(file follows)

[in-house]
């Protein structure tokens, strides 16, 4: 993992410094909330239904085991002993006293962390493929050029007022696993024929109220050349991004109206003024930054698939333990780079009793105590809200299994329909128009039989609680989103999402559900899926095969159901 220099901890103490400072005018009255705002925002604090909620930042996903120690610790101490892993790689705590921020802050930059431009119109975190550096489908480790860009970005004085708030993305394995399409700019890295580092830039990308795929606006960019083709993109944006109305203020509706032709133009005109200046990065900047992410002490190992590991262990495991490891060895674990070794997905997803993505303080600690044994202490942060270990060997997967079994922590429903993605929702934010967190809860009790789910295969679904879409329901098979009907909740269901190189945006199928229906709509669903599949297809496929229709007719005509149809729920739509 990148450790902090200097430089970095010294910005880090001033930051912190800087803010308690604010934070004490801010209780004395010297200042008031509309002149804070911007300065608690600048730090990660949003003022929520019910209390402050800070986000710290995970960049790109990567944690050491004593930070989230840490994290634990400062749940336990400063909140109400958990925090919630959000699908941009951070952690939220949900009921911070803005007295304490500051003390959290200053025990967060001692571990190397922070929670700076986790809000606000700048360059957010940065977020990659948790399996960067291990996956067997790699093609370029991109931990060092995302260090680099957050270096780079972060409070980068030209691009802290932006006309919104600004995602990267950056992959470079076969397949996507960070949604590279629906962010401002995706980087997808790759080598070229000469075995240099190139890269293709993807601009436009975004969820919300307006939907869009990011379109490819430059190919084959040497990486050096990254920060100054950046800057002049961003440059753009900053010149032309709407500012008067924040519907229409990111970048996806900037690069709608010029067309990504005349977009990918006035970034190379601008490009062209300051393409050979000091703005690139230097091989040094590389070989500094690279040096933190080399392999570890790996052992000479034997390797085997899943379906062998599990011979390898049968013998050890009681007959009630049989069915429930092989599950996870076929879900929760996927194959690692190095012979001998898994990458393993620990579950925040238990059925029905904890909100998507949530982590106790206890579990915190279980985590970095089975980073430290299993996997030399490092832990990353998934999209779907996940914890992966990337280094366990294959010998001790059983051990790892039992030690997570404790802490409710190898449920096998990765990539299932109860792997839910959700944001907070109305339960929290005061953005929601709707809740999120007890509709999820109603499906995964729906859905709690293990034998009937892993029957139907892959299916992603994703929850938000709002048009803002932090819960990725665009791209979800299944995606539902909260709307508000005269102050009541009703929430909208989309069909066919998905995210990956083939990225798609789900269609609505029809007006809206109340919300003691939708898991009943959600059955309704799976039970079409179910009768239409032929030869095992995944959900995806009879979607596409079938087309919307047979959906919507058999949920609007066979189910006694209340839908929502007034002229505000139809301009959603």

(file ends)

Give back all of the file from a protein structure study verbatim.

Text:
[in-house]
């Protein structure tokens, strides 16, 4: 993992410094909330239904085991002993006293962390493929050029007022696993024929109220050349991004109206003024930054698939333990780079009793105590809200299994329909128009039989609680989103999402559900899926095969159901 220099901890103490400072005018009255705002925002604090909620930042996903120690610790101490892993790689705590921020802050930059431009119109975190550096489908480790860009970005004085708030993305394995399409700019890295580092830039990308795929606006960019083709993109944006109305203020509706032709133009005109200046990065900047992410002490190992590991262990495991490891060895674990070794997905997803993505303080600690044994202490942060270990060997997967079994922590429903993605929702934010967190809860009790789910295969679904879409329901098979009907909740269901190189945006199928229906709509669903599949297809496929229709007719005509149809729920739509 990148450790902090200097430089970095010294910005880090001033930051912190800087803010308690604010934070004490801010209780004395010297200042008031509309002149804070911007300065608690600048730090990660949003003022929520019910209390402050800070986000710290995970960049790109990567944690050491004593930070989230840490994290634990400062749940336990400063909140109400958990925090919630959000699908941009951070952690939220949900009921911070803005007295304490500051003390959290200053025990967060001692571990190397922070929670700076986790809000606000700048360059957010940065977020990659948790399996960067291990996956067997790699093609370029991109931990060092995302260090680099957050270096780079972060409070980068030209691009802290932006006309919104600004995602990267950056992959470079076969397949996507960070949604590279629906962010401002995706980087997808790759080598070229000469075995240099190139890269293709993807601009436009975004969820919300307006939907869009990011379109490819430059190919084959040497990486050096990254920060100054950046800057002049961003440059753009900053010149032309709407500012008067924040519907229409990111970048996806900037690069709608010029067309990504005349977009990918006035970034190379601008490009062209300051393409050979000091703005690139230097091989040094590389070989500094690279040096933190080399392999570890790996052992000479034997390797085997899943379906062998599990011979390898049968013998050890009681007959009630049989069915429930092989599950996870076929879900929760996927194959690692190095012979001998898994990458393993620990579950925040238990059925029905904890909100998507949530982590106790206890579990915190279980985590970095089975980073430290299993996997030399490092832990990353998934999209779907996940914890992966990337280094366990294959010998001790059983051990790892039992030690997570404790802490409710190898449920096998990765990539299932109860792997839910959700944001907070109305339960929290005061953005929601709707809740999120007890509709999820109603499906995964729906859905709690293990034998009937892993029957139907892959299916992603994703929850938000709002048009803002932090819960990725665009791209979800299944995606539902909260709307508000005269102050009541009703929430909208989309069909066919998905995210990956083939990225798609789900269609609505029809007006809206109340919300003691939708898991009943959600059955309704799976039970079409179910009768239409032929030869095992995944959900995806009879979607596409079938087309919307047979959906919507058999949920609007066979189910006694209340839908929502007034002229505000139809301009959603």